People who have experienced cultural appropriation do not always share the same sentiments nor the same reactions as the rest. People can be enraged by its occurrence and they can also hardly bat an eye. Just like the varied responses, they also have different definitions of the concept.
Some would say cultural appropriation is merely the act of partaking in the fashion of a culture that is not theirs. But let’s be real here: it’s more than just wearing clothes they are not supposed to wear. The issue is the disrespect. And, of course, the occasional accompanied racist remark.
In my personal opinion, regardless of culture, we are a single universe. Before being Indian, before being Chinese, before being American, before being French and Spanish and Indonesian and Korean— before being anything— we are humans. Pride in one’s own nation is a beautiful thing, but pride with boundaries is a nationalistic bubble. Yes, we fought and suffered for our cultures. But is that not why we have been fighting in the first place? For the freedom to let people have a choice? Every single nation in the world has struggled to be where it is now. We are no different from one another.
As a woman from India, I can say, “Go ahead, wear that saree and wear it with Indian pride regardless of where you come from.” But before even thinking about putting it on, read about its significance. Read about its history. Our history. Wear it with respect. Wear it knowing that your appearance means absolutely nothing compared to the sanctity of the wardrobe. I am not going to stop anybody from appreciating my country as long as that appreciation is genuine.
I’m not saying that fault lies only in a single side. The ones being oppressed can surely get it wrong too. One could wear a matador outfit with the utmost respect while being fully informed of its representation and history and still be vilified by society. As people, once we see our culture being personified in other nations, instead of expressing immediate displeasure, let us teach them. Let us ask if they understand the sentiment of their choice. You never know, people can surprise you. Especially in this day and age where society is getting more ‘woke’ by the minute.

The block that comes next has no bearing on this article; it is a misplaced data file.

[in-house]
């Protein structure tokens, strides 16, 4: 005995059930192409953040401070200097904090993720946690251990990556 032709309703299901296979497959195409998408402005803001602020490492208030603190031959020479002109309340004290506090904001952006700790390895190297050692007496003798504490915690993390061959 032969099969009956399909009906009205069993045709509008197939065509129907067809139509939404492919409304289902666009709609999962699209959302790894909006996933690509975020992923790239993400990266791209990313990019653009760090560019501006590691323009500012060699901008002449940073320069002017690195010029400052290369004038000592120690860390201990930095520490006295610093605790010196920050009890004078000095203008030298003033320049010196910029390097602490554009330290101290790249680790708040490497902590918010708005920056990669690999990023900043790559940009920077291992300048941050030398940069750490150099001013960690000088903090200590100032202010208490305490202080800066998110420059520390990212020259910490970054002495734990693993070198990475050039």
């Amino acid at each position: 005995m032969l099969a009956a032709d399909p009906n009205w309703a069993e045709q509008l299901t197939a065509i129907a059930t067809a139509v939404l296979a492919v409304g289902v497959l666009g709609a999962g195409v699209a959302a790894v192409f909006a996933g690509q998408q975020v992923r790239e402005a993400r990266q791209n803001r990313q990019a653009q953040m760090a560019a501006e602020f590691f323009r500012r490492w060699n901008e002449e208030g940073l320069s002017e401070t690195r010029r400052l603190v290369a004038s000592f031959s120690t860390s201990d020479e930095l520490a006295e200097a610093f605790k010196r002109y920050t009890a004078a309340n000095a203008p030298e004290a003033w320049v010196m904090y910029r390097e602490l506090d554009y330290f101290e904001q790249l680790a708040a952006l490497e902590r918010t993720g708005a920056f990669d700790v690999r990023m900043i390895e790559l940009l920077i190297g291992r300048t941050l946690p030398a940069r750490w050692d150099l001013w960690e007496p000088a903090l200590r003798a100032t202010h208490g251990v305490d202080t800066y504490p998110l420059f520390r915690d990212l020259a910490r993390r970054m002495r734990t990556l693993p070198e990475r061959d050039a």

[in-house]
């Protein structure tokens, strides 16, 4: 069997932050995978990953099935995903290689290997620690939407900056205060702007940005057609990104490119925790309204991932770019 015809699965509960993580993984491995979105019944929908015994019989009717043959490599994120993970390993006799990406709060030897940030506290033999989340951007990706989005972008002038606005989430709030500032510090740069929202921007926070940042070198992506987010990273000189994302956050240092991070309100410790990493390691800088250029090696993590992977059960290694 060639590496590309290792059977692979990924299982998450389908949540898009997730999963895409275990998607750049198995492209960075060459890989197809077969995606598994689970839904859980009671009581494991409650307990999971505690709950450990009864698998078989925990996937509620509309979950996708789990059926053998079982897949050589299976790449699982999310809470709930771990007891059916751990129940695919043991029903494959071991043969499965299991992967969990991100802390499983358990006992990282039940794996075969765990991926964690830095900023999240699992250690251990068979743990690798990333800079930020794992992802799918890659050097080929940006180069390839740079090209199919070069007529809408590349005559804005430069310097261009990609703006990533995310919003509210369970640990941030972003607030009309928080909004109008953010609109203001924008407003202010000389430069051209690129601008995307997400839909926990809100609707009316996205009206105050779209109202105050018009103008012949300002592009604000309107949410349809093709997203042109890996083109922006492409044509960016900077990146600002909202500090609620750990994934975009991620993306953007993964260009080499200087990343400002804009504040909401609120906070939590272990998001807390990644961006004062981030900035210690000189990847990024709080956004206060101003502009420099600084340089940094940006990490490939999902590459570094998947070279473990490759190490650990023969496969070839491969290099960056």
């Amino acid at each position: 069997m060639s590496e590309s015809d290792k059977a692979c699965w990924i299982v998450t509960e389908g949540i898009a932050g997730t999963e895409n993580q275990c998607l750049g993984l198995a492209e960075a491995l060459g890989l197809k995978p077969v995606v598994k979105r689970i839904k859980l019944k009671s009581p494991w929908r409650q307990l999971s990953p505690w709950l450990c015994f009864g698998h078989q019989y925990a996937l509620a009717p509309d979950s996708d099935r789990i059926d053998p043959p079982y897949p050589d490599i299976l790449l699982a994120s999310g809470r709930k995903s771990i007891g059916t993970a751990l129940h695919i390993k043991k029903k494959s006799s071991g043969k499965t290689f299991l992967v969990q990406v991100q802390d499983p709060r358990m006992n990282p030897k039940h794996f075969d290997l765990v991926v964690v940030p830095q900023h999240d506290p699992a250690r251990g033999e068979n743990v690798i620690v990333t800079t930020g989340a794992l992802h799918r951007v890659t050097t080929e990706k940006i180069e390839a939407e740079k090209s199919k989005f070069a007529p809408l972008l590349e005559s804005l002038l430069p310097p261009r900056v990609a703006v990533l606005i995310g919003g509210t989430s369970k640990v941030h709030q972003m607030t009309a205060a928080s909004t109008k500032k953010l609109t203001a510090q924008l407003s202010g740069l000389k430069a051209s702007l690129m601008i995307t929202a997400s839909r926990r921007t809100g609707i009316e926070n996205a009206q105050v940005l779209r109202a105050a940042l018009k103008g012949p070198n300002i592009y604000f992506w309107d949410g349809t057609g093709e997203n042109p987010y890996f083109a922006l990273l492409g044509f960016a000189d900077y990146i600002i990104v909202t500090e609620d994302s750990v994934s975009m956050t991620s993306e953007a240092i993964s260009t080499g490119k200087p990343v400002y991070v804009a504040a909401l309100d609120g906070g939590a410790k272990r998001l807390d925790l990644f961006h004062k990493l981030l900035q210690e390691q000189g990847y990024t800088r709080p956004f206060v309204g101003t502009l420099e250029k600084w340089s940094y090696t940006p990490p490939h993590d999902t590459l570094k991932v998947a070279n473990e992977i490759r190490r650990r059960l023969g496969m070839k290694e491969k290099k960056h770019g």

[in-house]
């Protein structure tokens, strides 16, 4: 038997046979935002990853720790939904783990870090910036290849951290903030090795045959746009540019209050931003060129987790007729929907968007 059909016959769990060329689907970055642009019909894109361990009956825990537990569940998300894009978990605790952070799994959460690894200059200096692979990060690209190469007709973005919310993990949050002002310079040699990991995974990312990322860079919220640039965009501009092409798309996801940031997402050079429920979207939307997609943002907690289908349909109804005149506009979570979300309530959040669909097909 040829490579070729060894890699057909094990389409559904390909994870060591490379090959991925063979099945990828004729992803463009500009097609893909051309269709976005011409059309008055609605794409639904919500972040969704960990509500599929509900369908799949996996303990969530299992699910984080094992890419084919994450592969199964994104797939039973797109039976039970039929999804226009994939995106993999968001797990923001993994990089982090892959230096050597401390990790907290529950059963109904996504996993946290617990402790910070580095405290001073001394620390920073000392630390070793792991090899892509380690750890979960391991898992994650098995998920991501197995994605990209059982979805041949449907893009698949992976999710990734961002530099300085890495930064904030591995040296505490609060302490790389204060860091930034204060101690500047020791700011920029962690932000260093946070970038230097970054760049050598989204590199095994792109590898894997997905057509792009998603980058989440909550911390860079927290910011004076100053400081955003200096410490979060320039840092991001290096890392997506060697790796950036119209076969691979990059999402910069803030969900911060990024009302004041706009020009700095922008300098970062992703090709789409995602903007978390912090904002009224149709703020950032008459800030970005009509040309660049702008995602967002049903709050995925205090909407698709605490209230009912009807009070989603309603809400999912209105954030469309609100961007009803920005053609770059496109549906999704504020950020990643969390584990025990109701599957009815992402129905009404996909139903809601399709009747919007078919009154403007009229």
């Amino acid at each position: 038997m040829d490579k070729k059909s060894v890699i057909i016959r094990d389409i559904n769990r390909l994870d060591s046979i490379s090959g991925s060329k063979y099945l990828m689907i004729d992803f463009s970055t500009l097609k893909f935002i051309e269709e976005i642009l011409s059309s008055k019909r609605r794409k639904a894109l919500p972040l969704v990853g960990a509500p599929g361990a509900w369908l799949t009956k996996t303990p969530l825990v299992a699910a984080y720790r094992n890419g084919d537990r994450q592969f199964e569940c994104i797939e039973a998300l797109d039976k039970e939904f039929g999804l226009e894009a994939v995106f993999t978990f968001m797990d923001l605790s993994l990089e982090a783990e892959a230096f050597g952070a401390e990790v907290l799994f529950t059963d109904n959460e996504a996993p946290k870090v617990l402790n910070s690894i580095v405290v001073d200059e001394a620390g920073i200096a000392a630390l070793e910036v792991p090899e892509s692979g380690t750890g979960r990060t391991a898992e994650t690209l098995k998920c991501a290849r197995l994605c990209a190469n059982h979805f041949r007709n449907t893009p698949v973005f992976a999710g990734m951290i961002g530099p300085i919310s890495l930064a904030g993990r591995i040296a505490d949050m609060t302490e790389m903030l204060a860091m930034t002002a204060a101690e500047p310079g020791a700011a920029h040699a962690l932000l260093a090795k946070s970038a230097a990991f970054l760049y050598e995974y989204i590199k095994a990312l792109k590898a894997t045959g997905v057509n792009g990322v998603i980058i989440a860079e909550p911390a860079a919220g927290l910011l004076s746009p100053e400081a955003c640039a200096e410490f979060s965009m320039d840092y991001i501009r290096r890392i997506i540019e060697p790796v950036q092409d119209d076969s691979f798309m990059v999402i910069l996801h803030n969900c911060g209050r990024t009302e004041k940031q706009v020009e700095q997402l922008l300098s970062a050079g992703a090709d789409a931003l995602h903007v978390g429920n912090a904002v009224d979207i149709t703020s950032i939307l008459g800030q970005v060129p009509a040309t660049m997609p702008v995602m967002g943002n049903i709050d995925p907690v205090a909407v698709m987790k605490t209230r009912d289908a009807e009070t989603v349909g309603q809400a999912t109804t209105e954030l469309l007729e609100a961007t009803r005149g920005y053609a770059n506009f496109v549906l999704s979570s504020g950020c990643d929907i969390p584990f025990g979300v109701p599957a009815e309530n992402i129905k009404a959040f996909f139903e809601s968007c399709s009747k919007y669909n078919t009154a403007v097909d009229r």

There are exceptions though. Never, and I mean never, wear an ethnicity or a race as a Halloween costume even if you are trying to be respectful. Nationality is not just something you can ‘be’ for one day. The act is an insult and a mockery to a nation, especially when its culture and traditions have taken years to be fully cultivated. Furthermore, Halloween carries a vibe of light, edgy and trivial fun. Sacred garments and identities do not fit into that category.
If the intention is anything less than love and appreciation of another culture, stay away from it.
One World: One Love
Nowadays, we easily forget about the things that truly matter. We get caught up in the whirlwind of societal pressures and worldly standards. At the end of the day, we are all fighting for the same life. In the sensitivity of it all, compassion gets lost in the mix.
We are not defined by our pain and struggles. We are not defined by the heartache of a thousand wars. We are defined by our innate capacity as human beings to love and nurture a better world. In order to do that, we must share each other’s narratives and experience each other’s worlds with respect and dignity. The smallest and simplest acts can lead to the biggest changes. Sharing is a start.